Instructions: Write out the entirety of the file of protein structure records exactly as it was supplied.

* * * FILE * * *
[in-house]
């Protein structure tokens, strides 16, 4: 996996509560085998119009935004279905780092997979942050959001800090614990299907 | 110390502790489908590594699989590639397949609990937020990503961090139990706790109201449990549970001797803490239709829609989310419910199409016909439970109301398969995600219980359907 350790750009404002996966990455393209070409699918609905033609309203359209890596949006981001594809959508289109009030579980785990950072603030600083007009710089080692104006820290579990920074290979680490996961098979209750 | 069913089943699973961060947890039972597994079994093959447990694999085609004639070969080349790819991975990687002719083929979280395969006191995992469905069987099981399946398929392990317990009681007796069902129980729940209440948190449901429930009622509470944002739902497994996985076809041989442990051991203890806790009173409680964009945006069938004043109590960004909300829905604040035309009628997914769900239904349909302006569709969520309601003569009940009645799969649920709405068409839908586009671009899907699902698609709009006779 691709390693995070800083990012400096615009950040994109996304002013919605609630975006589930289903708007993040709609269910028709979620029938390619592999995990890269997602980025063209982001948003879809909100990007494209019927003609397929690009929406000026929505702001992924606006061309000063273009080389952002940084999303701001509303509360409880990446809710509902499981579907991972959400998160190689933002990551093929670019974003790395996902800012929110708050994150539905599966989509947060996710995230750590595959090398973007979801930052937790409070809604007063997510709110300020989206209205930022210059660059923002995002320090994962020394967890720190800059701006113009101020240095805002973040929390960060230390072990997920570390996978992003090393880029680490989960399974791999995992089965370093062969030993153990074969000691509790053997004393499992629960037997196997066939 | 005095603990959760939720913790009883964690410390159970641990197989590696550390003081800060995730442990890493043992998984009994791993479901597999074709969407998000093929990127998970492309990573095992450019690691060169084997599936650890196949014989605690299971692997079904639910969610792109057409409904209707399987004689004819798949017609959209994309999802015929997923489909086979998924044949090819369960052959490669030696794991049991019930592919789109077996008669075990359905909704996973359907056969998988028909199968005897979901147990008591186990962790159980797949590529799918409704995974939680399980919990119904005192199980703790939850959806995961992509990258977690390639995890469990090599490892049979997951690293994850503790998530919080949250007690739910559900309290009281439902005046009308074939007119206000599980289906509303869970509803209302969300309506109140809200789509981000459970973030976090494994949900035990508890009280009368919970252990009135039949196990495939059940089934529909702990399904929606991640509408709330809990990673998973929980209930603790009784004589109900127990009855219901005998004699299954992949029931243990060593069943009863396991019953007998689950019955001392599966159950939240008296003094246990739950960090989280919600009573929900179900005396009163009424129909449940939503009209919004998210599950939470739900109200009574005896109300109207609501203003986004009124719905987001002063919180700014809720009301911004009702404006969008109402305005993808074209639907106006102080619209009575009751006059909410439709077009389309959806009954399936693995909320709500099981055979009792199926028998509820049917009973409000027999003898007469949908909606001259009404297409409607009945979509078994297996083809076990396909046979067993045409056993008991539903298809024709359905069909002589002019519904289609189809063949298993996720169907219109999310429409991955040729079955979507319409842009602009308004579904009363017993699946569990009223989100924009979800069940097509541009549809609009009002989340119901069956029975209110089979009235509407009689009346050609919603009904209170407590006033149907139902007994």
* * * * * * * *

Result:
[in-house]
């Protein structure tokens, strides 16, 4: 996996509560085998119009935004279905780092997979942050959001800090614990299907 | 110390502790489908590594699989590639397949609990937020990503961090139990706790109201449990549970001797803490239709829609989310419910199409016909439970109301398969995600219980359907 350790750009404002996966990455393209070409699918609905033609309203359209890596949006981001594809959508289109009030579980785990950072603030600083007009710089080692104006820290579990920074290979680490996961098979209750 | 069913089943699973961060947890039972597994079994093959447990694999085609004639070969080349790819991975990687002719083929979280395969006191995992469905069987099981399946398929392990317990009681007796069902129980729940209440948190449901429930009622509470944002739902497994996985076809041989442990051991203890806790009173409680964009945006069938004043109590960004909300829905604040035309009628997914769900239904349909302006569709969520309601003569009940009645799969649920709405068409839908586009671009899907699902698609709009006779 691709390693995070800083990012400096615009950040994109996304002013919605609630975006589930289903708007993040709609269910028709979620029938390619592999995990890269997602980025063209982001948003879809909100990007494209019927003609397929690009929406000026929505702001992924606006061309000063273009080389952002940084999303701001509303509360409880990446809710509902499981579907991972959400998160190689933002990551093929670019974003790395996902800012929110708050994150539905599966989509947060996710995230750590595959090398973007979801930052937790409070809604007063997510709110300020989206209205930022210059660059923002995002320090994962020394967890720190800059701006113009101020240095805002973040929390960060230390072990997920570390996978992003090393880029680490989960399974791999995992089965370093062969030993153990074969000691509790053997004393499992629960037997196997066939 | 005095603990959760939720913790009883964690410390159970641990197989590696550390003081800060995730442990890493043992998984009994791993479901597999074709969407998000093929990127998970492309990573095992450019690691060169084997599936650890196949014989605690299971692997079904639910969610792109057409409904209707399987004689004819798949017609959209994309999802015929997923489909086979998924044949090819369960052959490669030696794991049991019930592919789109077996008669075990359905909704996973359907056969998988028909199968005897979901147990008591186990962790159980797949590529799918409704995974939680399980919990119904005192199980703790939850959806995961992509990258977690390639995890469990090599490892049979997951690293994850503790998530919080949250007690739910559900309290009281439902005046009308074939007119206000599980289906509303869970509803209302969300309506109140809200789509981000459970973030976090494994949900035990508890009280009368919970252990009135039949196990495939059940089934529909702990399904929606991640509408709330809990990673998973929980209930603790009784004589109900127990009855219901005998004699299954992949029931243990060593069943009863396991019953007998689950019955001392599966159950939240008296003094246990739950960090989280919600009573929900179900005396009163009424129909449940939503009209919004998210599950939470739900109200009574005896109300109207609501203003986004009124719905987001002063919180700014809720009301911004009702404006969008109402305005993808074209639907106006102080619209009575009751006059909410439709077009389309959806009954399936693995909320709500099981055979009792199926028998509820049917009973409000027999003898007469949908909606001259009404297409409607009945979509078994297996083809076990396909046979067993045409056993008991539903298809024709359905069909002589002019519904289609189809063949298993996720169907219109999310429409991955040729079955979507319409842009602009308004579904009363017993699946569990009223989100924009979800069940097509541009549809609009009002989340119901069956029975209110089979009235509407009689009346050609919603009904209170407590006033149907139902007994």